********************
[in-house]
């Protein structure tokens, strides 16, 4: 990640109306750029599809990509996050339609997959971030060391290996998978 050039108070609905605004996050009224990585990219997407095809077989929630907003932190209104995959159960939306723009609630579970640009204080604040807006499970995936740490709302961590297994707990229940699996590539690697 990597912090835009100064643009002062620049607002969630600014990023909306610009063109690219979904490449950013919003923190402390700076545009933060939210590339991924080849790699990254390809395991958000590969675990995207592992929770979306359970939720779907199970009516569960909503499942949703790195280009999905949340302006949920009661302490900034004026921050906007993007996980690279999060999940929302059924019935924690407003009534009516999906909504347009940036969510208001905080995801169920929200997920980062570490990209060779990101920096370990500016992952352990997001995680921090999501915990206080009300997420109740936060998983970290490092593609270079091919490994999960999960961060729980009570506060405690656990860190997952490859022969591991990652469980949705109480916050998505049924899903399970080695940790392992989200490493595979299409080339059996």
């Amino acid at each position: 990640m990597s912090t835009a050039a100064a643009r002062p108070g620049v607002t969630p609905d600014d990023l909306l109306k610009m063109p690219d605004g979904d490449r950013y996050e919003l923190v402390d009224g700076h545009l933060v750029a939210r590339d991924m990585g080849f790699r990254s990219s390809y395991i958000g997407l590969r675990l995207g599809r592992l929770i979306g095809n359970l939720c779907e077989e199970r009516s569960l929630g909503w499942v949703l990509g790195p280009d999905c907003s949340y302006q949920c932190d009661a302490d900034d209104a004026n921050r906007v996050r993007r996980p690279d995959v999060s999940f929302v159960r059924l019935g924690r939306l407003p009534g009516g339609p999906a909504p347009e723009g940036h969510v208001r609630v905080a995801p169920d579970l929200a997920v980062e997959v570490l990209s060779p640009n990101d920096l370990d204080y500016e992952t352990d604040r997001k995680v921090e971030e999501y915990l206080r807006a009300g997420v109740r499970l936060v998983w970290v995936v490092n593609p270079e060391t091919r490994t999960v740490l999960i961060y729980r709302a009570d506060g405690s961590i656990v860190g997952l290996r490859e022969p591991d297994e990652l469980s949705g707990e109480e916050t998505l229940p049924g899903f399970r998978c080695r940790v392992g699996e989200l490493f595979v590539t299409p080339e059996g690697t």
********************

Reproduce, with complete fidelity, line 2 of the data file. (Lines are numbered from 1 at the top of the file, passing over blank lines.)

């Protein structure tokens, strides 16, 4: 990640109306750029599809990509996050339609997959971030060391290996998978 050039108070609905605004996050009224990585990219997407095809077989929630907003932190209104995959159960939306723009609630579970640009204080604040807006499970995936740490709302961590297994707990229940699996590539690697 990597912090835009100064643009002062620049607002969630600014990023909306610009063109690219979904490449950013919003923190402390700076545009933060939210590339991924080849790699990254390809395991958000590969675990995207592992929770979306359970939720779907199970009516569960909503499942949703790195280009999905949340302006949920009661302490900034004026921050906007993007996980690279999060999940929302059924019935924690407003009534009516999906909504347009940036969510208001905080995801169920929200997920980062570490990209060779990101920096370990500016992952352990997001995680921090999501915990206080009300997420109740936060998983970290490092593609270079091919490994999960999960961060729980009570506060405690656990860190997952490859022969591991990652469980949705109480916050998505049924899903399970080695940790392992989200490493595979299409080339059996």